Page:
Format

Send to

Choose Destination
  • Unmatched double quote ignored.
Soc Sci Med. 2018 Apr;203:35-42. doi: 10.1016/j.socscimed.2018.03.008. Epub 2018 Mar 5.

"We are the heroes because we are ready to die for this country": Participants' decision-making and grounded ethics in an Ebola vaccine clinical trial.

Author information

1
College of Medicine and Allied Health Sciences (COMAHS), University of Sierra Leone, Fourah Bay College Campus, Freetown, Sierra Leone.
2
University of Bath, Claverton Down Road, Bath, BA2 7AY, United Kingdom. Electronic address: l.enria@bath.ac.uk.
3
London School of Hygiene and Tropical Medicine, Keppel Street, London, WC1E 7HT, United Kingdom.
4
London School of Hygiene and Tropical Medicine, Keppel Street, London, WC1E 7HT, United Kingdom; Mwanza Intervention Trials Unit, National Institute for Medical Research, Mwanza, Tanzania.

Abstract

The 2014-2016 Ebola epidemic presented a challenging setting in which to carry out clinical trials. This paper reports findings from social science research carried out in Kambia, Northern Sierra Leone during first year of an Ebola vaccine trial (August 2015-July 2016). The social science team collected data through ethnographic observation, 42 in depth interviews; 4 life narratives; 200 exit interviews; 31 key informant interviews; and 8 focus group discussions with trial participants and community members not enrolled in the trial. Whilst research often focuses on why people refuse vaccination, we instead explore participant motivations for volunteering for the study, in spite of prevailing anxieties, rumours and mistrust during and after the Ebola outbreak. In so doing the paper contributes to on-going debates about research ethics and community engagement in resource poor contexts, offering reflections from an emergency and post-epidemic setting. We analyse participants' perceptions of the risks and benefits of participations, highlighting the importance of a contextual approach. We focus on four types of motivation: altruism; curiosity and hope; health-seeking; and notions of exchange, and argue for the role of social science in developing grounded research ethics and community engagement strategies that can take into account context and local realities.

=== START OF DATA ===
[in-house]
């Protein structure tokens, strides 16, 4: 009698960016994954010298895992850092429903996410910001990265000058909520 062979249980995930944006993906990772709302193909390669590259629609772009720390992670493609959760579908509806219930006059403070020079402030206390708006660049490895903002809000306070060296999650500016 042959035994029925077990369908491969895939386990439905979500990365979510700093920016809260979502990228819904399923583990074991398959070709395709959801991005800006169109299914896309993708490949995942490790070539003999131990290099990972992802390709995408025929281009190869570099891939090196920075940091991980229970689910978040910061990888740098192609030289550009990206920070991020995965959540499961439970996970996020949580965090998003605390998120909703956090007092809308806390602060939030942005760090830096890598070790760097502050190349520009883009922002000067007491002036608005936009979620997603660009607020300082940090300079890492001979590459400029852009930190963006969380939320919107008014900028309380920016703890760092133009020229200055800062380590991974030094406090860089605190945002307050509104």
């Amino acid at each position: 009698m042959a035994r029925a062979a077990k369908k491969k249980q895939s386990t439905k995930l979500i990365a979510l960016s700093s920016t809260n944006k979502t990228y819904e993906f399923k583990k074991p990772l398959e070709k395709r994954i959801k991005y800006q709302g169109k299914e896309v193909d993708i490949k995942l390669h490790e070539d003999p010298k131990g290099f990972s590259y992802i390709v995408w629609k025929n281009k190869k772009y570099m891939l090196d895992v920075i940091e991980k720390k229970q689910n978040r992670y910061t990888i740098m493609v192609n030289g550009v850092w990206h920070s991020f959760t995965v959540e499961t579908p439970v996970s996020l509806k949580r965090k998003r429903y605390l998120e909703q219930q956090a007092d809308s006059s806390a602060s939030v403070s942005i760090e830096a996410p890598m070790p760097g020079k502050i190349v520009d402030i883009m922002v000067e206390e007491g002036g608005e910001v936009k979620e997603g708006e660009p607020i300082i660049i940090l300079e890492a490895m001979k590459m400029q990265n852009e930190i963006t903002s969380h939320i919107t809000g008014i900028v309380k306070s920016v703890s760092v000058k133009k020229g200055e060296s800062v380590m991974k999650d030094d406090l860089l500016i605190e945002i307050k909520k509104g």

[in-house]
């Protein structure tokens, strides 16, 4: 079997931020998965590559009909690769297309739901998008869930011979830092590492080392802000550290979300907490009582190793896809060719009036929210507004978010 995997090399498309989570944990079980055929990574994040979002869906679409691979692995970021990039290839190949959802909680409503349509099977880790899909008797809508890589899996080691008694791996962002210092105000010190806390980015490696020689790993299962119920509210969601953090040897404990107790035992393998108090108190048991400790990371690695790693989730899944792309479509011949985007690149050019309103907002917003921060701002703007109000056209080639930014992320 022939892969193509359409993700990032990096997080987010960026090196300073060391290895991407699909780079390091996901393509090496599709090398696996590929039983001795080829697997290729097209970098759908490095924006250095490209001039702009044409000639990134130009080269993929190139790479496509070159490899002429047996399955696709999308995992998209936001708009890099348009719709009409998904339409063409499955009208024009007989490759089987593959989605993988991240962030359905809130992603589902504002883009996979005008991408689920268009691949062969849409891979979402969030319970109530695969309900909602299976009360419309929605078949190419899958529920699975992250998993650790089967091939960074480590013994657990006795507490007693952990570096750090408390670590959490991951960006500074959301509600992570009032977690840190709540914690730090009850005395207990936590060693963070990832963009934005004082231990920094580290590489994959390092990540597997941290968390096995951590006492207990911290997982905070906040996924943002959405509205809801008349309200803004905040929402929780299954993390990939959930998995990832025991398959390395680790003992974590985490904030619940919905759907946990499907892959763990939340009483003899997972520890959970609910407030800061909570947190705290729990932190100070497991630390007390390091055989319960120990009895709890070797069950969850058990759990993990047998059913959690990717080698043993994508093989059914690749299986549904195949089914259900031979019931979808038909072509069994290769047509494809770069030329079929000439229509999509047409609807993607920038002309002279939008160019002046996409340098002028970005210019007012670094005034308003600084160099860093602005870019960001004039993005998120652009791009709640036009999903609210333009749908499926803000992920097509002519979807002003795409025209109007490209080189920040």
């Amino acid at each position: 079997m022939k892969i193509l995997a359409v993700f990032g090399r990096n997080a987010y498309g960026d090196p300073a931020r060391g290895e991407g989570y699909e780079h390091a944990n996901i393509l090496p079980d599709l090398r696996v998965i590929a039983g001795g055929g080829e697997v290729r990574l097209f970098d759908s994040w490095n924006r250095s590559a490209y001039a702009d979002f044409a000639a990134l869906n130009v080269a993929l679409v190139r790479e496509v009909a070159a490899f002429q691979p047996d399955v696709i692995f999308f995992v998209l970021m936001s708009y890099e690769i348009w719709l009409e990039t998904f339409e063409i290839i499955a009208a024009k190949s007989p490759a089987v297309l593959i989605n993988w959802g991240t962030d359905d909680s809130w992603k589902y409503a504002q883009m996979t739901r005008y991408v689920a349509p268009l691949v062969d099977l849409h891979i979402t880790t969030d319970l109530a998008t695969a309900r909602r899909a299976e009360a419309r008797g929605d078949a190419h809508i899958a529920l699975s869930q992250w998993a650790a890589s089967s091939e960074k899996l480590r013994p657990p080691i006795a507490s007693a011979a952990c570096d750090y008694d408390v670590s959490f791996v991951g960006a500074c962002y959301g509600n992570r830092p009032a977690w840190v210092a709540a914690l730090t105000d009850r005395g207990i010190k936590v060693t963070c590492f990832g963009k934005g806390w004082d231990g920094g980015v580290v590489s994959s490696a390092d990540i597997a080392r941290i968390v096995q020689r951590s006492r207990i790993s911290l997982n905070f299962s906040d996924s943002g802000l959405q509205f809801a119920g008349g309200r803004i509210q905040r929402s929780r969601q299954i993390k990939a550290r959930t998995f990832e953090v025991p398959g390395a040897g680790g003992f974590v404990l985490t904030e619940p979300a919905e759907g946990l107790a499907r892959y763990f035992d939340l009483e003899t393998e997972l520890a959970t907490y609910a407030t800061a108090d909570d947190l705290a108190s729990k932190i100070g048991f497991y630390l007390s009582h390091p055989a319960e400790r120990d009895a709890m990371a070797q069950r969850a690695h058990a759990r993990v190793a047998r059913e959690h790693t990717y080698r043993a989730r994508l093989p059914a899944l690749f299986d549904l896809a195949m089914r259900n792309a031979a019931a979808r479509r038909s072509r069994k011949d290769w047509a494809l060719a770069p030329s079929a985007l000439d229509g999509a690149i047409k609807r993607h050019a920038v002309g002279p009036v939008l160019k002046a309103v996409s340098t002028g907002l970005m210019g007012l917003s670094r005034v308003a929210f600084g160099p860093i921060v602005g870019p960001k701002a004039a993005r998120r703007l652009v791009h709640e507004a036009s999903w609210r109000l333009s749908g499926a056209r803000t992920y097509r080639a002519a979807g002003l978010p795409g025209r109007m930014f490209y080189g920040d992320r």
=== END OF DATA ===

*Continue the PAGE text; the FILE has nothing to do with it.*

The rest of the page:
KEYWORDS:

Clinical trials; Ebola; Research ethics; Sierra Leone; Vaccine

PMID:
29544144
DOI:
10.1016/j.socscimed.2018.03.008
[Indexed for MEDLINE]
Free full text

Supplemental Content

Full text links

Icon for Elsevier Science
Loading ...
Support Center